Many insurance plans cover testing and treatment for common STDs. Talk to your healthcare provider or check your policy to determine what types of STD diagnosis and treatment your plan includes before proceeding so that you don't miss out on possible benefits.

Top Reasons for Getting Tested for STDs

Getting tested for STDs comes with serious benefits and virtually no drawbacks, apart from the stigma still unfairly attached to sexually transmitted diseases. Let’s list ten reasons for timely STD testing.

1. STD Testing Protects Your Health

Undetected STDs will eventually cause serious consequences, including reproductive system damage, organ damage, and different types of cancer. 

In women, untreated STDs can cause pelvic inflammatory disease (PID), leading to possible fallopian tube scarring, infertility, and a higher risk of ectopic pregnancy and miscarriages. Quick testing and treatment can prevent damage to your health.

2. STDs Are Extremely Common

About 20% of Americans carry STDs, often without being aware of it. Statistically, it makes sense to get tested just to be safe. 

3. STDs Are Treatable

STDs readily respond to antibiotics (bacterial STIs) or antiretroviral drug therapy (HIV). HIV carriers can live a full, healthy life with the right treatment course. 

4. Delayed Treatment Can Lead to Permanent Consequences

Remember, while antibiotics can cure a bacterial STD, reversing consequences like organ or reproductive system damage is impossible. The earlier you get treated, the better your outcome will be.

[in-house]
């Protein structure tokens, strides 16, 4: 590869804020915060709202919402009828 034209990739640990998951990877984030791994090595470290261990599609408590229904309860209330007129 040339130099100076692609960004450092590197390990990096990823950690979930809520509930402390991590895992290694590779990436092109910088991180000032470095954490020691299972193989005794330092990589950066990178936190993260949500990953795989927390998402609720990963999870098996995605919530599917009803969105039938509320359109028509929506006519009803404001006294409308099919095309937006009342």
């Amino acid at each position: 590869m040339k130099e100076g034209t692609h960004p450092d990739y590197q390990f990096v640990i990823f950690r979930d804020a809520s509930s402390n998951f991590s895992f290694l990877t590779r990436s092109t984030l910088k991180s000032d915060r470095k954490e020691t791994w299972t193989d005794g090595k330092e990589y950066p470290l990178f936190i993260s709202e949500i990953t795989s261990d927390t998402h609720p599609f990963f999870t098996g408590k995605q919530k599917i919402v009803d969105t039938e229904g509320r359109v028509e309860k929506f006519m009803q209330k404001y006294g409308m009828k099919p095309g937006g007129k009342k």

5. Getting Tested Protects Your Partners

Getting tested for STDs will help protect you and your partners. When you don’t know you carry STDs, you could infect your partner(s), which is especially risky for immunocompromised people.

6. Testing for STDs Promotes Healthy Communication

If you’re reluctant to get tested because you’re in a monogamous relationship and are unsure what your partner may think, this is an opportunity for honest discussion. Explain to your partner that carrying STDs doesn’t necessarily mean either of you was unfaithful or engaged in risky sexual behaviors in the past.

7. STD Testing Can Protect Your Future Children

If you’re planning to start a family, get tested for STDs. Many STDs can pass to the baby during pregnancy or birth and cause serious birth defects, low birth weight, and even neonatal death.

Ideally, you’ll get screened for STDs and, if necessary, undergo treatment before a planned pregnancy. If you discover you have an STD while pregnant, quick treatment can improve outcomes for you and your baby.

8. A Quick Test Can Give You Peace of Mind

You may ask yourself, “Is it possible I have an STD?” A fast, confidential test will help remove your doubts and fears. You will know where you stand and can take steps toward prevention or treatment and continue your life knowing you have your sexual health under control. 

9. Anyone Can Contract an STD

The fact is that even virgins and people in long-term exclusive relationships can be STD carriers, and you won’t know for sure until you get tested. Don’t assume you’re safe because you haven’t had any new partners in years.